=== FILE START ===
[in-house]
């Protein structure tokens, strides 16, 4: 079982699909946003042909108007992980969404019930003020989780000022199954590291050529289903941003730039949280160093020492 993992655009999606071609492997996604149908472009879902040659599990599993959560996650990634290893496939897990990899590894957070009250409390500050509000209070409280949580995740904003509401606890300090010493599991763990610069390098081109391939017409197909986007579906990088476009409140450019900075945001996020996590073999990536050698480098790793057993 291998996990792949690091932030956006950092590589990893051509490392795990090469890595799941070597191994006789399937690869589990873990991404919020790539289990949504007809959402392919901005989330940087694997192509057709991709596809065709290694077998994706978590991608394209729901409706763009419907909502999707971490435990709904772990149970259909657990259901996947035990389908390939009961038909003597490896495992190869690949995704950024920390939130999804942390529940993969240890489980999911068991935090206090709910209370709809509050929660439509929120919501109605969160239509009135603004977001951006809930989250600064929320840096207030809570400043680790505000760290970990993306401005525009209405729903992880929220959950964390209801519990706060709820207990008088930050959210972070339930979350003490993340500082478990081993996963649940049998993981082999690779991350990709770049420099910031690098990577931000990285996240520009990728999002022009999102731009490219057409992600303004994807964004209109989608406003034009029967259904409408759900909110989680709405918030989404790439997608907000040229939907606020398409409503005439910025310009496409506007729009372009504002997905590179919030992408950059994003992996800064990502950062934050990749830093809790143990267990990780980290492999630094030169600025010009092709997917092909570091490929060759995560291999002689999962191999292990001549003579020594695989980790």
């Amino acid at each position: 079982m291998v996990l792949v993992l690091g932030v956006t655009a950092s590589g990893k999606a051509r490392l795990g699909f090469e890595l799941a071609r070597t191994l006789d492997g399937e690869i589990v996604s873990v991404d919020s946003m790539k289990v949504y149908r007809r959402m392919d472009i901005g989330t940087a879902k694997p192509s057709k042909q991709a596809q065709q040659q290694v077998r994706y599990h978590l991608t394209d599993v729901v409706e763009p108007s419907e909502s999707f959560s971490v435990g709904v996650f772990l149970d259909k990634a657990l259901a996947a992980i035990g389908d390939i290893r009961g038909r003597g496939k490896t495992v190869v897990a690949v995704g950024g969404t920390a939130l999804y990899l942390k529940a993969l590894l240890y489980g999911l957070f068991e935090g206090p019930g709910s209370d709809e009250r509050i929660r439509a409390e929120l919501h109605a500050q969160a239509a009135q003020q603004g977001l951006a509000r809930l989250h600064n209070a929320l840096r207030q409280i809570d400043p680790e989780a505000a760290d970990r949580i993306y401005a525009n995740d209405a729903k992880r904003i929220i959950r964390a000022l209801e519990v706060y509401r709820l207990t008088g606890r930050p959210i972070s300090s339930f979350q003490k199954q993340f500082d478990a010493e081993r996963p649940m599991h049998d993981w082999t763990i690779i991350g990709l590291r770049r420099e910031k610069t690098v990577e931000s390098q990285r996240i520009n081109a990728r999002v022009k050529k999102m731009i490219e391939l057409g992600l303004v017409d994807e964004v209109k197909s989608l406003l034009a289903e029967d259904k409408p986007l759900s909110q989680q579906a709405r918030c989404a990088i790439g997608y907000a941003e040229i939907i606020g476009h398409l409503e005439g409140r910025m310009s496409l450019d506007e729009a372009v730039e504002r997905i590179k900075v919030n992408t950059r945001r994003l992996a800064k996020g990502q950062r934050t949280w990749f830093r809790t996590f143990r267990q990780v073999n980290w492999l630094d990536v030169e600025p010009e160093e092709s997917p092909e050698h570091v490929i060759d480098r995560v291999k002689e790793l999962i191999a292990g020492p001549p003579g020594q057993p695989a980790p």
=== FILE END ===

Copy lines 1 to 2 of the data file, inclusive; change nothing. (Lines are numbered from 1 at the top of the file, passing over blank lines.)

[in-house]
């Protein structure tokens, strides 16, 4: 079982699909946003042909108007992980969404019930003020989780000022199954590291050529289903941003730039949280160093020492 993992655009999606071609492997996604149908472009879902040659599990599993959560996650990634290893496939897990990899590894957070009250409390500050509000209070409280949580995740904003509401606890300090010493599991763990610069390098081109391939017409197909986007579906990088476009409140450019900075945001996020996590073999990536050698480098790793057993 291998996990792949690091932030956006950092590589990893051509490392795990090469890595799941070597191994006789399937690869589990873990991404919020790539289990949504007809959402392919901005989330940087694997192509057709991709596809065709290694077998994706978590991608394209729901409706763009419907909502999707971490435990709904772990149970259909657990259901996947035990389908390939009961038909003597490896495992190869690949995704950024920390939130999804942390529940993969240890489980999911068991935090206090709910209370709809509050929660439509929120919501109605969160239509009135603004977001951006809930989250600064929320840096207030809570400043680790505000760290970990993306401005525009209405729903992880929220959950964390209801519990706060709820207990008088930050959210972070339930979350003490993340500082478990081993996963649940049998993981082999690779991350990709770049420099910031690098990577931000990285996240520009990728999002022009999102731009490219057409992600303004994807964004209109989608406003034009029967259904409408759900909110989680709405918030989404790439997608907000040229939907606020398409409503005439910025310009496409506007729009372009504002997905590179919030992408950059994003992996800064990502950062934050990749830093809790143990267990990780980290492999630094030169600025010009092709997917092909570091490929060759995560291999002689999962191999292990001549003579020594695989980790």